Description will now be made by reference to the explanatory views of a manufacturing process in FIGS. 9a to 9d. A fiber substrate in which a bundle of optical fibers 4 is buried as illustrated in FIG. 9a is prepared. This fiber substrate is the same as that shown in FIG. 3. Since the surface of the fiber substrate includes steps and uneven parts as described before, they are exaggeratedly depicted. The bundle of optical fibers 4 can be readily fabricated by bonding optical fibers with a resin or the like. Alternatively, it may be fabricated by fusing the clad parts of the optical fibers by heating and then making them integral. In general, a plate 5 may be made of an insulating material which can be easily bonded with the optical fibers. For example, the plate 5 may be the same optical fibers as those 4 as gathered together, or a glass plate or the like. It goes without saying that the material may be made opaque. The thickness of the substrate may be set in conformity with the requirement of the device. In compliance with the request for miniaturization, thicknesses of approximately 2 mm-15 mm are adopted.

A first example of the material of the fiber plate 5 is Glass #9008 (trade name), a product of Corning Inc.

The left end of the fiber substrate illustrated by way of example in FIG. 9a is cut obliquely at an angle α. This serves for effective entrance of light. In general, the angle α is selected from a range of 20-80 degrees, preferably 50-70 degrees. When the angle α is made great, the quantity of entering light increases, but a region which can be read at high resolution becomes small. Conversely, when it is made small, unfavorably, the quantity of entering light decreases. The optical fibers are buried at an angle β with respect to the plane of the substrate. In general, the angle β is selected from a range of 30-80 degrees, preferably 50-80 degrees. When the angle β0 is too small, also light scattered from a part other than that part of the original picture which is intended to read (noise component light) enters unfavorably. On the other hand, when the angle β is too great, a region which can be read becomes small undesirably.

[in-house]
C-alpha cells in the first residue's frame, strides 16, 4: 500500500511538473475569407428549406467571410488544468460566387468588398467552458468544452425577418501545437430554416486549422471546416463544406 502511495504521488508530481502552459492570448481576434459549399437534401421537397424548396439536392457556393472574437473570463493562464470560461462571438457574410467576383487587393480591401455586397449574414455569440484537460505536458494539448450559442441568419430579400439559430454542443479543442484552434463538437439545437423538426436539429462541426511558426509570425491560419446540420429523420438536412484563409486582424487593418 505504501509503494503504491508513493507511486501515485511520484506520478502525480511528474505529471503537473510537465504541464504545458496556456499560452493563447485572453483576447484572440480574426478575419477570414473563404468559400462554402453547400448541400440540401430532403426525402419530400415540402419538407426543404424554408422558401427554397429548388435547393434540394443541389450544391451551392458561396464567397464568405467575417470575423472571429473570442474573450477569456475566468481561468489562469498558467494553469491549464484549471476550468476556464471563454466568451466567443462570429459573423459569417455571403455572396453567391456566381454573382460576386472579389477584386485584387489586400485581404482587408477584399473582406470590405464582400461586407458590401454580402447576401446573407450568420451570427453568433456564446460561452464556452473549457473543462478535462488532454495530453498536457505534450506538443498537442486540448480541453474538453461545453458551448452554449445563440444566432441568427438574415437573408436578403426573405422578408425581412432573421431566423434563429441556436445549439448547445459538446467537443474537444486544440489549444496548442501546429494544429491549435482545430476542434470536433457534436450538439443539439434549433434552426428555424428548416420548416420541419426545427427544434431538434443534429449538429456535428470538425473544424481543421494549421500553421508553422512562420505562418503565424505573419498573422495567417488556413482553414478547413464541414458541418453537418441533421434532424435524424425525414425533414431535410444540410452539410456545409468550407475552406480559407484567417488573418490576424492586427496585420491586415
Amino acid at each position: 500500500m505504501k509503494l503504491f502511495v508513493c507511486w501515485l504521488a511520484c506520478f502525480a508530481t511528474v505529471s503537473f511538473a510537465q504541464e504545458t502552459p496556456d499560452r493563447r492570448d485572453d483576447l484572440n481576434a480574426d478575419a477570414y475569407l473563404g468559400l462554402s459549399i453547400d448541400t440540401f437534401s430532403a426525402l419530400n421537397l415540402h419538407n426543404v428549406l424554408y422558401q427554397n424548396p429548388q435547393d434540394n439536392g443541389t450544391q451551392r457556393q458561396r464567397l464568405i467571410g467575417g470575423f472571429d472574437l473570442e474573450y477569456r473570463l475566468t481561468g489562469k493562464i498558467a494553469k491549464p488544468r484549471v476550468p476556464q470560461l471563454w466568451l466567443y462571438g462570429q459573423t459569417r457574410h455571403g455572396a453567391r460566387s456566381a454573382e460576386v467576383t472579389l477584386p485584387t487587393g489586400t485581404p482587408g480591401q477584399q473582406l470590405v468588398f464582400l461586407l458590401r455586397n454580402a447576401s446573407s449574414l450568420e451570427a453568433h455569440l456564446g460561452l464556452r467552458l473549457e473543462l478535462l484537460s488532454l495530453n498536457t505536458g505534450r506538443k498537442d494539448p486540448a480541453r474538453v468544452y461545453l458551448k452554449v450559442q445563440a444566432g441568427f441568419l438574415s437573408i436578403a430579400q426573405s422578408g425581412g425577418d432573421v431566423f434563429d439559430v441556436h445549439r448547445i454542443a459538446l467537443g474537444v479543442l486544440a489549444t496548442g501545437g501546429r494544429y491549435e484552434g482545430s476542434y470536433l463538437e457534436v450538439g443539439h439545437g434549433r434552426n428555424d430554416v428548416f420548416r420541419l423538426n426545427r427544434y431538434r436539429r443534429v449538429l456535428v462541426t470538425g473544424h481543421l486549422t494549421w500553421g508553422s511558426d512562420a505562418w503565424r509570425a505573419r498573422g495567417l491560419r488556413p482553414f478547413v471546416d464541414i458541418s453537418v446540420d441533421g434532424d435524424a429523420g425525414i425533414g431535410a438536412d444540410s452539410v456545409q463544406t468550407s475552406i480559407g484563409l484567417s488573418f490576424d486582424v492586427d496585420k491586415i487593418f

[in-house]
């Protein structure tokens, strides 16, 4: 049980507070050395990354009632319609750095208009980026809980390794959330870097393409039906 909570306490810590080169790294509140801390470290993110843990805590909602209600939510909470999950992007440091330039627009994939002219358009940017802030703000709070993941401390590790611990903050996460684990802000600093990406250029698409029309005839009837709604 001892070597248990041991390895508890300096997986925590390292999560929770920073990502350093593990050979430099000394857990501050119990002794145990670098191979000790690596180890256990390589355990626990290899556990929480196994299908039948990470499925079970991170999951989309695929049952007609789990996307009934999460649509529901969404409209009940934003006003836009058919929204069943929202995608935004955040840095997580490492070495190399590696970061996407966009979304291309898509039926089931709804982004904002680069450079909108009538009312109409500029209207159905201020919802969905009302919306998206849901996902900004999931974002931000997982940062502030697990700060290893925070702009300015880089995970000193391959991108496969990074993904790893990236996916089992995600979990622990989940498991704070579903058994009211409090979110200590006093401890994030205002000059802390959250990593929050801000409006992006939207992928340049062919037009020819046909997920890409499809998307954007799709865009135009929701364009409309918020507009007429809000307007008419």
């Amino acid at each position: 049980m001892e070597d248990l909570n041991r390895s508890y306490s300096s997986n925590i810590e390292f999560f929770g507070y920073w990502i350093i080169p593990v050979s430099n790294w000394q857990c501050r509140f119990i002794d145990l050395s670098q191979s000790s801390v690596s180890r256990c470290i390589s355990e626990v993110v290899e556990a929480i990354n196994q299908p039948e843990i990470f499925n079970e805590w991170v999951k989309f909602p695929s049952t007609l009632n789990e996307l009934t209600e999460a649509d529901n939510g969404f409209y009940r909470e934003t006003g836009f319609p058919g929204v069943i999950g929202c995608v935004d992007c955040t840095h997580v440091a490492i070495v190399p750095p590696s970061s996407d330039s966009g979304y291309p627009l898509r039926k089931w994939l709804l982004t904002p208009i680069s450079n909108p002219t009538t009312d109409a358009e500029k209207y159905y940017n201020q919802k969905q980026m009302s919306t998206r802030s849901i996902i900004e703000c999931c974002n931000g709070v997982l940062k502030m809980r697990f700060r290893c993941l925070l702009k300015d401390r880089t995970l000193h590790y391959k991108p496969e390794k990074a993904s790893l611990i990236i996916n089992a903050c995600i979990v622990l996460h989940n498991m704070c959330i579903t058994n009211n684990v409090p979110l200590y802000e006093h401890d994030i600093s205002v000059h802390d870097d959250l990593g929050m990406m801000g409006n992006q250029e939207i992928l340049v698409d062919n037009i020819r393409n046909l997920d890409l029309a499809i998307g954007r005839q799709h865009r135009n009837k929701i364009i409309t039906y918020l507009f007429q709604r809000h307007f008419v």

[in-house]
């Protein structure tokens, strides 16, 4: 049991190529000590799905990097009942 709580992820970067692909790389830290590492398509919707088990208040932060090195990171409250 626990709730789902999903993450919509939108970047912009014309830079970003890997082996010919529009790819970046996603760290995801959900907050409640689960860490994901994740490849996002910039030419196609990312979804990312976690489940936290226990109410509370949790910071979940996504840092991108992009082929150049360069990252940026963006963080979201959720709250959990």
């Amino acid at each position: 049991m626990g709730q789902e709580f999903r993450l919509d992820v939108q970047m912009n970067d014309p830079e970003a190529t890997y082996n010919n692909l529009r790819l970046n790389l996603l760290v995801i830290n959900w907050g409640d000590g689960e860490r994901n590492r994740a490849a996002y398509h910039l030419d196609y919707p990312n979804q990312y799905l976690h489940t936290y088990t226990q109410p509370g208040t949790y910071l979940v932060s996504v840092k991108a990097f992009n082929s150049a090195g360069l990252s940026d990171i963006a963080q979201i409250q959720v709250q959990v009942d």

On such a fiber substrate, a glass (for example, E-2 Glass produced by Ohara Optical-glass Manufacturing Co., Ltd. in Japan and containing Si: 70.9 wt-%, Na: 3.8 wt-%, B: 10.64 wt-%, K: 2.5 wt-%) is deposited to a thickness of 1.5 μm as a transparent insulating layer 9 by the well-known sputtering evaporation process (FIG. 9b). Subsequently, the glass layer 9 is scraped off by 0.5 μm by the optical polishing (FIG. 9c). Thus, a "fiber plate" is fabricated, and its surface is smooth.

Aluminum oxide (Al2 O3), SiO2 glass, and conventional glasses can be extensively employed for the transparent insulating layer 9. Since tin oxide (SnO2) is often used for a transparent conductive film (6 to be described later) to be formed on the transparent insulating layer 9, the glass should preferably have a softening point of above 600 C. Concretely, suitable examples are E-2 Glass produced by Ohara Optical-glass Manufacturing Co., Ltd. and #7059 Glass produced by Corning Inc. Of course, in the case where the transparent conductive film is formed at a still lower temperature, materials having still lower softening points may be used. In forming the transparent insulating layer 9, such expedients as electron-beam evaporation may well be adopted.

Although the thickness of the transparent insulating layer 9 varies depending on the extent of the underlying uneven parts, it should desirably be at least about 1,000 A. An excessively thick layer, however, has no merit and rather incurs the degradation of the resolution. In practical use, the thickness is set within approximately 3 μm. In particular, from the viewpoints of resolution and mechanical strength, values of 2,000 A-20,000 A are favorable, and values of 5,000 A-20,000 A are especially favorable.